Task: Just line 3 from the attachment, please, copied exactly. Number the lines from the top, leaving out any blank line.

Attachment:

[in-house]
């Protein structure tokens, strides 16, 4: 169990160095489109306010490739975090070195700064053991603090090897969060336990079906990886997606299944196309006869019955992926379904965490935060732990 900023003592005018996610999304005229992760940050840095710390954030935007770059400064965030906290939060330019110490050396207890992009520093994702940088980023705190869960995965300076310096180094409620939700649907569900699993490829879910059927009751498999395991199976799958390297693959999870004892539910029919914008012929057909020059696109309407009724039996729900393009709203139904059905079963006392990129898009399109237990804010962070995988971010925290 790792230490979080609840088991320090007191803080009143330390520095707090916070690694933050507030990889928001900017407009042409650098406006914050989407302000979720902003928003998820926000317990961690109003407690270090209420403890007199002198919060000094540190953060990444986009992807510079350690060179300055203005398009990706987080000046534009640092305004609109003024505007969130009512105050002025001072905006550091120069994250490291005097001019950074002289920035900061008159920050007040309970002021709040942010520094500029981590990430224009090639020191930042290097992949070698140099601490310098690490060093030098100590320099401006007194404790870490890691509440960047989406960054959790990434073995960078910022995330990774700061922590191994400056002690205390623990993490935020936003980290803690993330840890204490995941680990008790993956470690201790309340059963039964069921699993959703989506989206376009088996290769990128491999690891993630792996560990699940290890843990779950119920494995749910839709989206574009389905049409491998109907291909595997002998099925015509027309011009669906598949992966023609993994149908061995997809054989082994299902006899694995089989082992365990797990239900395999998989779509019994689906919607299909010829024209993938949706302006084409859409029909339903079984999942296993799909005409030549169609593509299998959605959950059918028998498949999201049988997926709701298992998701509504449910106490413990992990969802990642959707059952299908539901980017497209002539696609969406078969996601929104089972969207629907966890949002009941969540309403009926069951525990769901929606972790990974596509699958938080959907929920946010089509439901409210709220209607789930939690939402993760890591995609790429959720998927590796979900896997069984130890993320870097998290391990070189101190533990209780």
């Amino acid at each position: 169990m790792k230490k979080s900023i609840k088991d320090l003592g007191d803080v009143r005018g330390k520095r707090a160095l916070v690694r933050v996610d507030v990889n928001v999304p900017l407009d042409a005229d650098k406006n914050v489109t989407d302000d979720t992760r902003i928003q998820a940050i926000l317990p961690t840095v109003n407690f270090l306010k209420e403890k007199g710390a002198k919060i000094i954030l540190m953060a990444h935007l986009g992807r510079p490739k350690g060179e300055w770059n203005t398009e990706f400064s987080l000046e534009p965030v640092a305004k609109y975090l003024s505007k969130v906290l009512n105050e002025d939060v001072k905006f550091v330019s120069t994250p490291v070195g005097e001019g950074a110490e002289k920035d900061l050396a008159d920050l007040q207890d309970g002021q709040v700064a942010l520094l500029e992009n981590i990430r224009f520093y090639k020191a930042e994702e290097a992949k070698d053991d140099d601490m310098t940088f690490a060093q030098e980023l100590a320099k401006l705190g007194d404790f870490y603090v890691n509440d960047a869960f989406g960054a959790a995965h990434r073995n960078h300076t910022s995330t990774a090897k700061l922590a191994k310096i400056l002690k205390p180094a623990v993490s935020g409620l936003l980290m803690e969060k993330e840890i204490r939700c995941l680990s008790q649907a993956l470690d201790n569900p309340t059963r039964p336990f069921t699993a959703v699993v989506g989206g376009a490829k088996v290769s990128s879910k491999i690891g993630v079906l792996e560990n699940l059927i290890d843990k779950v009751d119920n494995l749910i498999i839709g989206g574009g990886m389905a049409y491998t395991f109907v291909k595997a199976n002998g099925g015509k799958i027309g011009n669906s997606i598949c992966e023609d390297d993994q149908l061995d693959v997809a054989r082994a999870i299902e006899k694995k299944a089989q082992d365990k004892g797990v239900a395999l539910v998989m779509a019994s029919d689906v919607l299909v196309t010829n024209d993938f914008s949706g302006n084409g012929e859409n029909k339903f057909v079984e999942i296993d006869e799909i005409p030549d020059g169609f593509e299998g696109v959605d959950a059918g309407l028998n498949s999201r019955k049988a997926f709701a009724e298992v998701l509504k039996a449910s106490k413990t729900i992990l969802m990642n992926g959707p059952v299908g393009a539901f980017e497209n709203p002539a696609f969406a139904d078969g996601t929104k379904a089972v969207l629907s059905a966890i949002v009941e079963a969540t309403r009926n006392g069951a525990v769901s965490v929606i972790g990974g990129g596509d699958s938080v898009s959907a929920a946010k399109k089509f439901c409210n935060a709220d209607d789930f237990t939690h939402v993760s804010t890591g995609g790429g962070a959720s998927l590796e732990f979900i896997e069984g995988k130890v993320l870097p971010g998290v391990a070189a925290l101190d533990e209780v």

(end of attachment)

């Amino acid at each position: 169990m790792k230490k979080s900023i609840k088991d320090l003592g007191d803080v009143r005018g330390k520095r707090a160095l916070v690694r933050v996610d507030v990889n928001v999304p900017l407009d042409a005229d650098k406006n914050v489109t989407d302000d979720t992760r902003i928003q998820a940050i926000l317990p961690t840095v109003n407690f270090l306010k209420e403890k007199g710390a002198k919060i000094i954030l540190m953060a990444h935007l986009g992807r510079p490739k350690g060179e300055w770059n203005t398009e990706f400064s987080l000046e534009p965030v640092a305004k609109y975090l003024s505007k969130v906290l009512n105050e002025d939060v001072k905006f550091v330019s120069t994250p490291v070195g005097e001019g950074a110490e002289k920035d900061l050396a008159d920050l007040q207890d309970g002021q709040v700064a942010l520094l500029e992009n981590i990430r224009f520093y090639k020191a930042e994702e290097a992949k070698d053991d140099d601490m310098t940088f690490a060093q030098e980023l100590a320099k401006l705190g007194d404790f870490y603090v890691n509440d960047a869960f989406g960054a959790a995965h990434r073995n960078h300076t910022s995330t990774a090897k700061l922590a191994k310096i400056l002690k205390p180094a623990v993490s935020g409620l936003l980290m803690e969060k993330e840890i204490r939700c995941l680990s008790q649907a993956l470690d201790n569900p309340t059963r039964p336990f069921t699993a959703v699993v989506g989206g376009a490829k088996v290769s990128s879910k491999i690891g993630v079906l792996e560990n699940l059927i290890d843990k779950v009751d119920n494995l749910i498999i839709g989206g574009g990886m389905a049409y491998t395991f109907v291909k595997a199976n002998g099925g015509k799958i027309g011009n669906s997606i598949c992966e023609d390297d993994q149908l061995d693959v997809a054989r082994a999870i299902e006899k694995k299944a089989q082992d365990k004892g797990v239900a395999l539910v998989m779509a019994s029919d689906v919607l299909v196309t010829n024209d993938f914008s949706g302006n084409g012929e859409n029909k339903f057909v079984e999942i296993d006869e799909i005409p030549d020059g169609f593509e299998g696109v959605d959950a059918g309407l028998n498949s999201r019955k049988a997926f709701a009724e298992v998701l509504k039996a449910s106490k413990t729900i992990l969802m990642n992926g959707p059952v299908g393009a539901f980017e497209n709203p002539a696609f969406a139904d078969g996601t929104k379904a089972v969207l629907s059905a966890i949002v009941e079963a969540t309403r009926n006392g069951a525990v769901s965490v929606i972790g990974g990129g596509d699958s938080v898009s959907a929920a946010k399109k089509f439901c409210n935060a709220d209607d789930f237990t939690h939402v993760s804010t890591g995609g790429g962070a959720s998927l590796e732990f979900i896997e069984g995988k130890v993320l870097p971010g998290v391990a070189a925290l101190d533990e209780v």